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Destruction of Black Civilization: Great Issues of a Race From 4500 B.C. To 2000 A.D.

4.49  ·  Rating details ·  1,614 ratings  ·  103 reviews
A widely read classic exposition of the history of Africans on the continent—and the people of African descent in the United States and in the diaspora—this well researched analysis details the development of civiliza
Paperback, 384 pages
Published February 1st 1992 by Third World Press (first published 1971)
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Jul 22, 2009 rated it it was amazing
This is a VERY informative book that takes you through the history of the various dynasties and transitions of power between the races. It sheds light on the luxurious lifestyle that black people/people of color and their mixed progeny enjoyed for so many years before their demise. It, also, describes how the life of the Egyptian lived many years ago and how the lightening and darkening of the races came about. It is so very interesting that anyone can and will enjoy learning from it.
Craig Cunningham
Jun 30, 2010 rated it it was amazing
This is a brilliant book. I love reading Chancellor Williams. The Destruction of Black Civilization provides the blue print and the analysis from which the African Diaspora may reach and find the strength for positive self development. The book employs the use of focussing on great civilizations as an impetus for returning to pride in the African culture. I am using this book in my Africa American History class, because African American students must realize the brilliant and intellectual struct ...more
Betelihem Zelealem
Apr 30, 2013 rated it did not like it
Books like this are not historical. Cool if you want to feel good. And considering the terrible condition of African people, some just want answers outside of facts--then this book will fill your socks. But you have to ask yourself seriously now, is that all you want. This is the age of plurality of knowledge. It rejects egocentric universalism and exclusivism in the study of history.In our age we need to demonstrates that the methodology and tools that we employ are above those the colonialist ...more
Desera Favors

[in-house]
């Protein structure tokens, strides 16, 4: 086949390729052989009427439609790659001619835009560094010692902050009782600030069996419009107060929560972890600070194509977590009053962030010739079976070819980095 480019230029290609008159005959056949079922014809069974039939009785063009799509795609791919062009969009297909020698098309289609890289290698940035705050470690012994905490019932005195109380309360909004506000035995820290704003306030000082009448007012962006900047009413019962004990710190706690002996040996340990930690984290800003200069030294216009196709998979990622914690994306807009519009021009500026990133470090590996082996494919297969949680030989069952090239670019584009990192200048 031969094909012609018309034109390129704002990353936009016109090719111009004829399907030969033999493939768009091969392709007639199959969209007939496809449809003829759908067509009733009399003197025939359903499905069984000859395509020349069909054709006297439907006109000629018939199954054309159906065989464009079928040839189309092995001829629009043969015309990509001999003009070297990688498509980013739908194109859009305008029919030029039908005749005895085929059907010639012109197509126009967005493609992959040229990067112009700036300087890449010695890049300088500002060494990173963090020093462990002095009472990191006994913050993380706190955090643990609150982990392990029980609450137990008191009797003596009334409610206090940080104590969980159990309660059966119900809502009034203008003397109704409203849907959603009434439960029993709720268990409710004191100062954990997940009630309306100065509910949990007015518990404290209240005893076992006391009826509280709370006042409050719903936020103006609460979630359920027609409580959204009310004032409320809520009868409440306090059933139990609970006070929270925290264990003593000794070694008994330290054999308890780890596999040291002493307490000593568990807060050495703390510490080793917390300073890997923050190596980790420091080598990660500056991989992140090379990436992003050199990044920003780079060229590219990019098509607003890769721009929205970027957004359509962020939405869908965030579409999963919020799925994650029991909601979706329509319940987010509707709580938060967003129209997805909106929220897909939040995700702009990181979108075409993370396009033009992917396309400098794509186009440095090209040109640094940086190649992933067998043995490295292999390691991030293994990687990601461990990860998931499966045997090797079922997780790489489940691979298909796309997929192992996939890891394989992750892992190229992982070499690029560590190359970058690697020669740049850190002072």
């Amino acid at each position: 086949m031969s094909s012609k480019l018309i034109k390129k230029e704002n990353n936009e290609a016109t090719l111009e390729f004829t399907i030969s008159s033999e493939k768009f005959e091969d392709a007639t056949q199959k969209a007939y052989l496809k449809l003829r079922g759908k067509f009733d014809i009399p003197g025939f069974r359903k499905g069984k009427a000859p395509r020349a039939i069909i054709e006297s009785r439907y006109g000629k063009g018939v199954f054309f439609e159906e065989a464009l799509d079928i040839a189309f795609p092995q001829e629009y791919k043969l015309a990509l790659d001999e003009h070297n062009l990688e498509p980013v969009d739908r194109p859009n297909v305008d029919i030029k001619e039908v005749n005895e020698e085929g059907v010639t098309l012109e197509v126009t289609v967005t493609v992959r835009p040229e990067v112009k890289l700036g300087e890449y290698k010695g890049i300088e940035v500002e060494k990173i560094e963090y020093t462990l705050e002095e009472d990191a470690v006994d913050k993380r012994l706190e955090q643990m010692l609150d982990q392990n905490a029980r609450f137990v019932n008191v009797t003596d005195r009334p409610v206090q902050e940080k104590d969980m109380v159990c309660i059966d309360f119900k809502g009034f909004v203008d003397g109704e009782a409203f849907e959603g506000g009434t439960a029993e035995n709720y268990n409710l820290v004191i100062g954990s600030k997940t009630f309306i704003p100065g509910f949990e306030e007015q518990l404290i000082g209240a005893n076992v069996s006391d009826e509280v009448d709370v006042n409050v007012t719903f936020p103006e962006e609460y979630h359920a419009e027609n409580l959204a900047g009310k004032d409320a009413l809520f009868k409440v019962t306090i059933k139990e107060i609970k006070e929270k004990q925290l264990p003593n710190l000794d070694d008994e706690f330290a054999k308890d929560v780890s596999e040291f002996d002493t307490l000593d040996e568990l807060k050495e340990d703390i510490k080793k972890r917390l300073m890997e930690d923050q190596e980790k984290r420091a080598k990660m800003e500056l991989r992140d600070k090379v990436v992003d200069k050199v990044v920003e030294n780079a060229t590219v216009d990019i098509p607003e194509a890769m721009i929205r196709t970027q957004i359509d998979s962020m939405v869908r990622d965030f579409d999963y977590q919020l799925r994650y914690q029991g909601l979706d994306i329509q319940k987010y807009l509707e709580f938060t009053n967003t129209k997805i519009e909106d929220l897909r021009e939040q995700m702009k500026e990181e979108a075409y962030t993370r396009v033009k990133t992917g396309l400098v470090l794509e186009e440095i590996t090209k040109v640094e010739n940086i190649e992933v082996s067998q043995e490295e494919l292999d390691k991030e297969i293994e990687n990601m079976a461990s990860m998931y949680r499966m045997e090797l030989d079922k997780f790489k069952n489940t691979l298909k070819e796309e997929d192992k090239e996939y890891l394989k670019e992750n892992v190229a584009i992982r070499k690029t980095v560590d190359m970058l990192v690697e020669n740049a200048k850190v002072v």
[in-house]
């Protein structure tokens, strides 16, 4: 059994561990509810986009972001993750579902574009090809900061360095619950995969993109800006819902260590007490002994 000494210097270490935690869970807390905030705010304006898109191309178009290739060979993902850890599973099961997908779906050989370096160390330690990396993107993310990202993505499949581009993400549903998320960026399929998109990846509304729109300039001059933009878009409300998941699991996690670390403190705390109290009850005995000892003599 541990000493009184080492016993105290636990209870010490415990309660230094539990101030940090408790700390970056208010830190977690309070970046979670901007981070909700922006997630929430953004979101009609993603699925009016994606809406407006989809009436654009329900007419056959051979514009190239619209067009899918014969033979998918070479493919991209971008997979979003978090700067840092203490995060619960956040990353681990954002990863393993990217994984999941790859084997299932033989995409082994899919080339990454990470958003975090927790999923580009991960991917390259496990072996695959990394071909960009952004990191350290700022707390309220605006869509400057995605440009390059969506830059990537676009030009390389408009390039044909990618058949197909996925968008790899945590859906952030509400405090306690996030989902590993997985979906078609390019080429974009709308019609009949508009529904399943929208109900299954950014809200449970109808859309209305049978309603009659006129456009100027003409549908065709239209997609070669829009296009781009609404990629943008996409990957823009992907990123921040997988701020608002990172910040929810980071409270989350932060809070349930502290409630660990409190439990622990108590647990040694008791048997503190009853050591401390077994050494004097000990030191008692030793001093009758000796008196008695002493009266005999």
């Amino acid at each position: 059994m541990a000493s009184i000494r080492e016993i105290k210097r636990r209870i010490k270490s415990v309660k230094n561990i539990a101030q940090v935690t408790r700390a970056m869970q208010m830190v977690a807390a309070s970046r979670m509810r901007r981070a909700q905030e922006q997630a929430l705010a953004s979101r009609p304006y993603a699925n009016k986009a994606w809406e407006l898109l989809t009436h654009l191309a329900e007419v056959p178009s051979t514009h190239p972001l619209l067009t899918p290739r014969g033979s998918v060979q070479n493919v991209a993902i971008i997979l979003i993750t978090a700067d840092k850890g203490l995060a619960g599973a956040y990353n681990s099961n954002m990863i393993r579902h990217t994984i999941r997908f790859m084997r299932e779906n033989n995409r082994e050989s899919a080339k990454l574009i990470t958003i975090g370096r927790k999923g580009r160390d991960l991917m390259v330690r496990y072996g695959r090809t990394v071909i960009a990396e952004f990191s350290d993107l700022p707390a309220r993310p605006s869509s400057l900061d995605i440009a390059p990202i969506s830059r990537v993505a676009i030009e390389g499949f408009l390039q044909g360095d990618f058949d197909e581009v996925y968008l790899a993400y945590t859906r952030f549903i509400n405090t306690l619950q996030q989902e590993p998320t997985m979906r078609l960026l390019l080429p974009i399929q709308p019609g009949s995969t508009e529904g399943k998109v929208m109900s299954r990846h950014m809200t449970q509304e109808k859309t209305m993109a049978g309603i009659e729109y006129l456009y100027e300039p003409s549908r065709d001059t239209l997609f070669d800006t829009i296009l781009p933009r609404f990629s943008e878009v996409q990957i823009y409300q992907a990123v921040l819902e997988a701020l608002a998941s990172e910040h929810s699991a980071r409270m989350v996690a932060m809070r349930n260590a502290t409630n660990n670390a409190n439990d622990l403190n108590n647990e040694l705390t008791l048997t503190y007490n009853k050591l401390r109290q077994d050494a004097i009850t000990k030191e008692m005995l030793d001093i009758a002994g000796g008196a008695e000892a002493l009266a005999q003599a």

Aug 17, 2010 rated it it was amazing
Though a historian by trade, this work is actually more accurately described as a treatise on Africana Social Theory (AST). It is an important work for anyone studying AST or Afrocentric thought. As a work of AST it lays out a very important analysis of what the author calls "African constitutional democracy" and the role adherence to, and movement away from this central politico-economic discourse has played in strengthening and weakening African civilization throughout its history. As a work o ...more
Habeeb Akande
Jul 07, 2012 rated it did not like it
Book contains many historical inaccuracies and seems to be written with more emotion than factual evidence. The book has some interesting points nevertheless.
Aug 19, 2012 rated it it was amazing
A history of the war against the African people. The most important book you will ever read.
Jun 02, 2017 rated it it was ok
Was hoping here to find a counter-balanced, Afrocentric antidote to Euro-focused studies on the continent, and while Williams certainly offers that point of view, his attempts to condense 6,500 years worth of events into a simplistic narrative involving nefarious forces continually seeking to destroy black excellence make for a clumsy and amateurish take on complex history. The huge span of time covered should have been a tip-off, and while I’m inclined to get on board with the idea that racial ...more
Apr 04, 2013 rated it liked it
Outdated, of course but very interesting historically, the perspective a strong voice in the (then) developing field of black studies that came out of the cultural revolution of the 60s & 70s. I'm not familiar enough with the particularities of ancient African history to have any comment on factual accuracy. Lump summing all the different African peoples under the label of black (vs. eurasian whites) was annoying. A particularly interesting point was made about the hemming in of Africans off of ...more
James Green
Oct 29, 2012 rated it really liked it
It took me a while to get through this wonderfully written work. I particularly like the story of Ann Nzinga and her stuggle against the Portuguese; very inspiring historical figure. I dont wanna say too much without spoiling the reading. The strategies used to conquer parts of the African nation by the europeans and the Arab invaders were interesting and diabolical; to be able to turn a people against themselves without ever having to step on the battlefield.

The book ends with a plan that inclu
Matthew Joseph
Dec 28, 2012 rated it it was amazing
you will learn more from reading this book than you will in your 20+ years of going to school
Whitlaw Tanyanyiwa Mugwiji
A few years ago, I read the Mis-education of the Negro and back then I thought the Negro who was being referenced was the African American. but after having read this book I am convinced that all of us black people, both on the motherland and in the diaspora we are mis-educated.

As a black person, I am grateful for such scholarship as this book, it challenges the false narrative that we were not a people until the white man came. What the book shows beyond doubt to the open minded scholar is tha
Jun 06, 2015 rated it really liked it
3.5 stars, I'd say. This was clearly an important work that paved the way for many other historians to discuss issues. World (and specifically African) historians owe a great debt to Chancellor Williams for challenging the dominate position of history and doing a lot of groundbreaking work to begin the hard process of setting some of the record straight. Of course, history is always a work in progress, but in Africa in particular, a lot of progress has been stymied by chance and by willful destr ...more
Sep 20, 2013 rated it it was amazing